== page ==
A £1.75m five-bedroom bungalow, set in 4.25 acres of woodland within the North York Moors National Park, has looked very enticing on our property pages in recent weeks, but even more fascinating was the artfully angled drone picture showing the property, at Heathwaite near Swainby, in the foreground because looming over it in the background was the unmistakable shape of Whorl Hill.


The conical hill rises 236 metres (or 773ft) from the floor of the Vale of Mowbray and probably gets its name from a Norse word, “hvirfill”, which means “high hill with a rounded top” – a perfect description.

The Northern Echo: Red Oaks - Swainby - Knight Frank

Red Oaks in the foreground with Whorl Hill in the background. Picture: Knight Frank

But other sources say the hill gets its name from the terrible dragon – or wyrm – that once inhabited the hill, coiling its fearsome body around it when it slept, forcing the hill to take on its distinctive whirly shape.

The fire-breathing dragon regularly flew over the surrounding landscape on the edge of the Cleveland Hills torching any farmstead which caused it displeasure. It only ceased its fiery rampage if someone brought to it its favourite breakfast, of nine cows’ milk.

The story has a couple of endings. In one, an unknown knight just happened to be passing through the area on a day when the dragon was at its most unpleasant, burning farms and people at will, so, after a terrific tussle, he ran it through with his sword. He would accept no reward, but carried on his way, leaving the local people rejoicing.

Apparently, the nearby village of Sexhow was also unfortunate enough to be troubled by a dragon which was also killed by an unknown knight who refused any reward. When the heroic knight departed, the pelt of the Sexhow scorcher, though, was left on display in Hutton church.

The Northern Echo:

The alternate ending to the story of the wyrm of Whorl Hill is that it was slain by a knight from the de Meynell family, who lived in Whorlton Castle (above), overlooking the A172, in the shadow of Whorl Hill.

It seems that in the past, the North East was very vulnerable to dragon attack. Up in Northumberland, there was the Laidly Worm of Spindleston Heugh, which terrorised people from a rocky outcrop near Bamburgh until a brave knight kissed it thrice and it turned into a beautiful damsel.

The Northern Echo: Legend of the Lambton Worm.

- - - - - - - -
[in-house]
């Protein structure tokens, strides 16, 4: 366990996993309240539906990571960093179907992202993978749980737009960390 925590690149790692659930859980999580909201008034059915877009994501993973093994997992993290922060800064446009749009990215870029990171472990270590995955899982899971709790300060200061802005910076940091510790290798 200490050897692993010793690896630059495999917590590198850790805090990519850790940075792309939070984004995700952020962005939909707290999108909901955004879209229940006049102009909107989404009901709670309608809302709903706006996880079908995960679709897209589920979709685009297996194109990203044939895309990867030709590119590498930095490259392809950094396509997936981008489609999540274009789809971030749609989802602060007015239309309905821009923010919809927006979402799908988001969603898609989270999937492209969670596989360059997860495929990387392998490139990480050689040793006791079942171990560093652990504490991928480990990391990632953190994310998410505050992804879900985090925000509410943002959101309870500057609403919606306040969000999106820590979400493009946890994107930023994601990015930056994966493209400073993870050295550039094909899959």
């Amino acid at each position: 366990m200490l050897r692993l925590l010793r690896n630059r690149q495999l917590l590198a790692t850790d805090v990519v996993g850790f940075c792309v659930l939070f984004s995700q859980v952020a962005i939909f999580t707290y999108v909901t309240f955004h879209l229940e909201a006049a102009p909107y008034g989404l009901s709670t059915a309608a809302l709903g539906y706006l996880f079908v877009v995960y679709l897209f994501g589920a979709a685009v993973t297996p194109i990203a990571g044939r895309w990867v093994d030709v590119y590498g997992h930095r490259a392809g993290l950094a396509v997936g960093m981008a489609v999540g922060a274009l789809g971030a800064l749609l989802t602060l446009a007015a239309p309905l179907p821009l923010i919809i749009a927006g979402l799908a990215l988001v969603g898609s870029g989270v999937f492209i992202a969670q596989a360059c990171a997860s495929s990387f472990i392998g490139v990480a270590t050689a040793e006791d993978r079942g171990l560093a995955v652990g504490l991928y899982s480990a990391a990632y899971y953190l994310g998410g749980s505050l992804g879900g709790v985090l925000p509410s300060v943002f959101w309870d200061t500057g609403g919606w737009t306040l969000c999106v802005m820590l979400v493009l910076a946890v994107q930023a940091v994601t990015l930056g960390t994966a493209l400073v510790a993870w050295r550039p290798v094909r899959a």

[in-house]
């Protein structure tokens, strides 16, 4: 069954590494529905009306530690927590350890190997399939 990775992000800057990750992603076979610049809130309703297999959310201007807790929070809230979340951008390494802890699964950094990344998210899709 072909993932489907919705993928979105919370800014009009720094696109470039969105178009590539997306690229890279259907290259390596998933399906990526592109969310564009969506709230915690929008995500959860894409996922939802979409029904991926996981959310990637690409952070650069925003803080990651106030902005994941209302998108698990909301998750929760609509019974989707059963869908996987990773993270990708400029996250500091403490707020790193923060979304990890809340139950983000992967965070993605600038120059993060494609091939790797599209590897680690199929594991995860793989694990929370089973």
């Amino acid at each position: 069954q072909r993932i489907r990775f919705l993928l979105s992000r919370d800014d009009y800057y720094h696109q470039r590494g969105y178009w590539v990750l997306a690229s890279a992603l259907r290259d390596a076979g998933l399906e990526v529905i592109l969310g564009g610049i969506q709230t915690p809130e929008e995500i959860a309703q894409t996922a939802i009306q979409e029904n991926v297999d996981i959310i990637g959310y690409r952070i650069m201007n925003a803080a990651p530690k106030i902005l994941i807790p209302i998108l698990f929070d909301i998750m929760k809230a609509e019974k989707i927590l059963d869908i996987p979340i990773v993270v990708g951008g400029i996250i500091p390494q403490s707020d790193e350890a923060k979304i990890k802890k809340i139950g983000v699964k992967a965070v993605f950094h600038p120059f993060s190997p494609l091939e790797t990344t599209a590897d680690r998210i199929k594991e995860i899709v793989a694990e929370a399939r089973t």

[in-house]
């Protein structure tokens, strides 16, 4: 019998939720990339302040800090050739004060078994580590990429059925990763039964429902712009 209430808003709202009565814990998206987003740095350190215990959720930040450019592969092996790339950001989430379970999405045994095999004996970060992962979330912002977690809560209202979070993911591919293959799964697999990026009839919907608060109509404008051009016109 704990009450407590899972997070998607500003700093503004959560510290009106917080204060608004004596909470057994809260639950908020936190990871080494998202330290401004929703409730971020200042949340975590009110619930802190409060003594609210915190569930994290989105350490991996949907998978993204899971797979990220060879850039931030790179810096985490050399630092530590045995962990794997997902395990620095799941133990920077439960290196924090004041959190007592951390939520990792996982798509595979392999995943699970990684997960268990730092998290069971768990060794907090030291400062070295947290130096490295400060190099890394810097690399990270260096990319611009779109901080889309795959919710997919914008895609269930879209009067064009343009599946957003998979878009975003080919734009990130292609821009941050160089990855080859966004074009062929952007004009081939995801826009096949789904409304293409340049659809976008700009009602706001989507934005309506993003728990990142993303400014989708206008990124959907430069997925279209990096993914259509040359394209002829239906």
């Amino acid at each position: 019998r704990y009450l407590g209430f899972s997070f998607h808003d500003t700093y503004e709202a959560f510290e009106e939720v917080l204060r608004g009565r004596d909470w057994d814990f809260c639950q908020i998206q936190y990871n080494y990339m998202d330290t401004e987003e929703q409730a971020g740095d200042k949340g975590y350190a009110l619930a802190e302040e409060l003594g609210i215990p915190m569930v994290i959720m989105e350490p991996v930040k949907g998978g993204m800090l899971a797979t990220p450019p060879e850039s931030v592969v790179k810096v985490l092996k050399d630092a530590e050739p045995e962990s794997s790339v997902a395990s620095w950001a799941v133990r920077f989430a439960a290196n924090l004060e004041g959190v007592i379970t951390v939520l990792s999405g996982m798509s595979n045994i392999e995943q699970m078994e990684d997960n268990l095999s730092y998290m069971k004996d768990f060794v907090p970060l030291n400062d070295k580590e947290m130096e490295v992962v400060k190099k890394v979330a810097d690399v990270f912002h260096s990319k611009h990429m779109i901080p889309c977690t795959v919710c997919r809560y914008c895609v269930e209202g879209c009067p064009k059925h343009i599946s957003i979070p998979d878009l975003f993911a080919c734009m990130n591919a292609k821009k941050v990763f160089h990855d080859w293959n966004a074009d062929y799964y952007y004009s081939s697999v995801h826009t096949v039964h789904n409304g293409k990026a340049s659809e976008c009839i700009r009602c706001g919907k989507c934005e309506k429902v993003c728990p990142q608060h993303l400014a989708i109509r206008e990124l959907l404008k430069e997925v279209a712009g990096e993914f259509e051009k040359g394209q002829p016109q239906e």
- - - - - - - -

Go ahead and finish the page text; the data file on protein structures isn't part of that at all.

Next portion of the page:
Near Chester-le-Street, the Lambton Worm coiled itself around Penshaw Hill (or perhaps Fatfield Hill), overlooking the A1(M), until it was slain by a brave knight, and at Sockburn, in a remote loop of the River Tees, there lived a dragon which also demanded nine cows’ milk for breakfast until it was slaughtered by Sir John Conyers, who still sleeps in stone in Sockburn’s ruined church. The Sockburn wyrm probably inspired Lewis Carroll, of nearby Croft, to create the Jabberwock dragon story for Alice Through the Looking Glass.

The Northern Echo: The tumbledown Saxon church at Sockburn near where a dragon was killed

The ruined church at Sockburn, on the outskirts of Darlington, where a dragon once lived

It is believed that most of these stories originate from Viking times. The ruthless invaders probably looted, raped and pillaged, and while they may not have had fire literally coming out of their mouths, their incendiary words meant they had to be taken out by the bravest knight in the district.

The Northern Echo: The jabberwock, from Lewis Carroll\'s Through the Looking Glass, is based on our local dragon stories

The jabberwock was Lewis Carroll's version of our local dragon stories

A stronghold like Whorl Hill could have been a great location for the Vikings to have launched their appalling attacks from – it had once been used by the Romans as a military position because of its great vantage points, and in the English Civil War, the Parliamentarians used its lofty prominence to bombard the Royalists in Whorlton Castle.

So the whirly wyrm hill in the shape of a whorl really must be a selling point for the attractive Red Oaks bungalow that is just about in its shadow.